In May 2020, the Children’s Oncology Group published results from a phase II trial that confirmed the toxicities and response rate seen in the Cincinnati Children’s study. Less than a year later, in March 2021, the FDA approved a revised label for the drug to include a new pediatric indication. Now, Vyxeos is approved to treat newly diagnosed therapy-related acute myeloid leukemia (AML) and AML with myelodysplasia-related changes in children aged 1 year and older.
Researchers at Cincinnati Children’s are taking the Vyxeos work one step further with a still-active Phase I pilot study that will evaluate a combination therapy of intravenous Vyxeos and oral venetoclax for pediatric and young adult patients who have refractory or relapsed acute leukemia. The team is testing this therapy in a first-in-the-nation, phase 1 clinical trial that uses new nanotechnology to target the Vyxeos to leukemia cells. Subjects also receive oral venetoclax, which hamstrings the mechanism that the leukemia cells would otherwise use to evade chemotherapy. This study, the first of its kind in the U.S., was developed at Cincinnati Children’s and is only available here.
Cincinnati Children’s is also one of a limited number of clinical trial sites in US studying CAR-T (chimeric antigen receptor T cells) cell therapy in newly diagnosed B-ALL with very high risk features. The Cincinnati Children’s CAR-T program is one of the oldest in the country and has treated patients since the initial clinical trial for FDA approval of CAR-T cell therapy. This treatment can create remissions and cures in many patients who have leukemias that have become resistant to intensive chemotherapies and radiation treatments. The program is led by a team including Christine Phillips, MD, Christa Krupski, DO, MPH, and Stella Davies, MBBS, PhD, MRCP, and also offers commercial Kymriah and other clinical trials for pediatric lymphomas and new indications for leukemias.
The team also participates in a broad range of clinical trials, including Children’s Oncology Group (COG) phase 1 trials, Therapeutic Advances in Childhood Leukemia and Lymphoma (TACL) trials, and industry-sponsored trials.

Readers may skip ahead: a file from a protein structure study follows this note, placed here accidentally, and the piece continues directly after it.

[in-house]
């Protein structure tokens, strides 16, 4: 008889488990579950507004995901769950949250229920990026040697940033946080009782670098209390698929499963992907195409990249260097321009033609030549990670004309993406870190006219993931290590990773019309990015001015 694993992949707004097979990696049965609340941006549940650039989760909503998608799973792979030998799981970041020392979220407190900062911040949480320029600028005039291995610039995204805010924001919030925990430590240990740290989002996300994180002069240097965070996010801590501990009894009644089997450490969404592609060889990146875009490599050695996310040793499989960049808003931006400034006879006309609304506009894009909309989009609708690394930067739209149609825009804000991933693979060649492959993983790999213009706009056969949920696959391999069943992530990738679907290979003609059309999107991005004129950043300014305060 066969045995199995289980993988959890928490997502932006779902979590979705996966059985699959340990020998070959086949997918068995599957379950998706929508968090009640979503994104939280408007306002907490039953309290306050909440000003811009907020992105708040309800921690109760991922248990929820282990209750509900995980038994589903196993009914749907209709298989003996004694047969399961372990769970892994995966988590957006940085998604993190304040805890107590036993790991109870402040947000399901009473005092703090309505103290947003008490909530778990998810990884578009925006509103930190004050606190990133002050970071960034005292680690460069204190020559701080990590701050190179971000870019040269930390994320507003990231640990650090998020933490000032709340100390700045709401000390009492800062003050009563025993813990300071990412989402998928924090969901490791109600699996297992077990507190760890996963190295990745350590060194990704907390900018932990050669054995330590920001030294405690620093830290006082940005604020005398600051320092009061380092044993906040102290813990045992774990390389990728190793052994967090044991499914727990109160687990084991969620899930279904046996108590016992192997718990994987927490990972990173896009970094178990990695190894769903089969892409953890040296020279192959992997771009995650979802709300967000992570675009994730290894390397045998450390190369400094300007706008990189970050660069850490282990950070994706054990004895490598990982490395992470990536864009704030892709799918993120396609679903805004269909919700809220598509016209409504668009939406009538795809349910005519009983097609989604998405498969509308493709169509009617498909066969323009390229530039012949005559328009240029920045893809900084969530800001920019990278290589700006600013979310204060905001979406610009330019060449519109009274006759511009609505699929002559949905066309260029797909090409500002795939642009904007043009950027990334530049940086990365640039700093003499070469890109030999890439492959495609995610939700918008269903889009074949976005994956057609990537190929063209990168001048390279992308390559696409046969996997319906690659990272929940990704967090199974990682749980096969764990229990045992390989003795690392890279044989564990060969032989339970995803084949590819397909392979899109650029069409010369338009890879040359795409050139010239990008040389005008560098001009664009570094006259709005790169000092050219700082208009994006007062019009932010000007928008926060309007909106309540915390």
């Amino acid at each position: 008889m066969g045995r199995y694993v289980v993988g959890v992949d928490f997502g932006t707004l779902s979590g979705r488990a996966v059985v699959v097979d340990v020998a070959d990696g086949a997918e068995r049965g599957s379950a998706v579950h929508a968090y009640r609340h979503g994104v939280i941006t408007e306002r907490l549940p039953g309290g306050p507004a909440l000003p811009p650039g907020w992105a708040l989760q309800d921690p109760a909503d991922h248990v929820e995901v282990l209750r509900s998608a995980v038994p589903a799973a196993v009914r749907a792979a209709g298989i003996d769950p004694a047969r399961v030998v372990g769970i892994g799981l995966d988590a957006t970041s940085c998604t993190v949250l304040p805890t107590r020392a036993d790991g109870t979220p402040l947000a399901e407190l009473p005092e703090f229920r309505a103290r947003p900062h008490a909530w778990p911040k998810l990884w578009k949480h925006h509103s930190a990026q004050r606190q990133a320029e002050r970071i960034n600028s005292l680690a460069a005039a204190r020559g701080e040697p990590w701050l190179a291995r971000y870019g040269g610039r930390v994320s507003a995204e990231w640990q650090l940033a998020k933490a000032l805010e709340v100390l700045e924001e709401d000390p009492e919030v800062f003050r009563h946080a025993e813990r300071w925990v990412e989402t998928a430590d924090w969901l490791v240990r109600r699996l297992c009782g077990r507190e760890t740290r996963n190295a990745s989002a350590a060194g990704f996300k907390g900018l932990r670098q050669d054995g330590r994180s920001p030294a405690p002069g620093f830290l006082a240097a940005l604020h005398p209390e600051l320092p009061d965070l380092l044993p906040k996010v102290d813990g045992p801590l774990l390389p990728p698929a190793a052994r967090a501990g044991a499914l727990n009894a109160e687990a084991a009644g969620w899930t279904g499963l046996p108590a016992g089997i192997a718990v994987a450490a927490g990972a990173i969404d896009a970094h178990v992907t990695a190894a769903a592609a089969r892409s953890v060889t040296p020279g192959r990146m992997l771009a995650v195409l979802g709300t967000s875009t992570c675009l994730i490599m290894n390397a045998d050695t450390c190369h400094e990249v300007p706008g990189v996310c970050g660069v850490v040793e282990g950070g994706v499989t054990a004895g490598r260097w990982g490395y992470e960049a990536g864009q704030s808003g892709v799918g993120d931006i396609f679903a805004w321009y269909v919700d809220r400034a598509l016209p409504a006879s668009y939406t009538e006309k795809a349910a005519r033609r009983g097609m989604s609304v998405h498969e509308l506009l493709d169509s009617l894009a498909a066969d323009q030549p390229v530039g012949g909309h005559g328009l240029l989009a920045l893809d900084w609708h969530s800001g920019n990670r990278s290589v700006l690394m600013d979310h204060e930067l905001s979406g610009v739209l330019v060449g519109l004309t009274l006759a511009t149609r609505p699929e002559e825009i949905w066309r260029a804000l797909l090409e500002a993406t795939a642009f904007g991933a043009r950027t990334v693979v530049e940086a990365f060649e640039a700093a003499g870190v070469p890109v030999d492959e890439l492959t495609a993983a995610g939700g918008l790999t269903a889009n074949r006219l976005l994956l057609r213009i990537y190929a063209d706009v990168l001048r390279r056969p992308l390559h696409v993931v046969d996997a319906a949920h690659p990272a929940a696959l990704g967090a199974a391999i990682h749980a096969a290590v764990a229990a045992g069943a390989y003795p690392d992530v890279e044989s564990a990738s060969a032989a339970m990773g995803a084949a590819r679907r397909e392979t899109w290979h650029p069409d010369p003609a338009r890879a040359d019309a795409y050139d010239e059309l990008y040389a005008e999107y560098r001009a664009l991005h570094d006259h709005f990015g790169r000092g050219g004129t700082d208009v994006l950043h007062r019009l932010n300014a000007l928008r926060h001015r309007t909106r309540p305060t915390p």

Fresh Perspectives on Targeted Therapies
Basic researchers and physician-researchers are teaming up in several labs at Cincinnati Children’s to design and create new targeted therapies. Pediatric oncologist LaQuita Jones, DO, was first author of a preclinical study in the Journal of Clinical Investigation (April 1, 2020) showing that the novel inhibitor NCGC1481 was successful in blocking FLT3. FLT3 is one of the most commonly mutated genes in acute myeloid leukemia (AML) and can lead to higher rates of relapse. The study, led by Daniel Starczynowski, PhD, with collaborators from the NCI, described in vitro and in vivo models, and included mutations that can be seen in patients. NCGC1481 is a prototype of a series of new drugs being developed by Cincinnati Children’s and the NCI to treat and potentially cure leukemias with FLT3 mutations that are resistant to current targeted therapies.
“Working in the lab challenged me to think more deeply about the underlying mechanisms that may contribute to relapse or resistant disease, such as genetic mutations that can lead to resistance to targeted therapies,” says Jones. “At the same time, my first-hand experiences as a physician helped our basic researchers develop a greater appreciation for the impact that cancer and cancer therapies have on children and their families. It’s important to have both perspectives in the lab as we look for more effective and less toxic treatments for children with cancer, including those with relapsed and refractory disease.”
For a complete list of cancer clinical trials visit the Cincinnati Children’s clinical research page.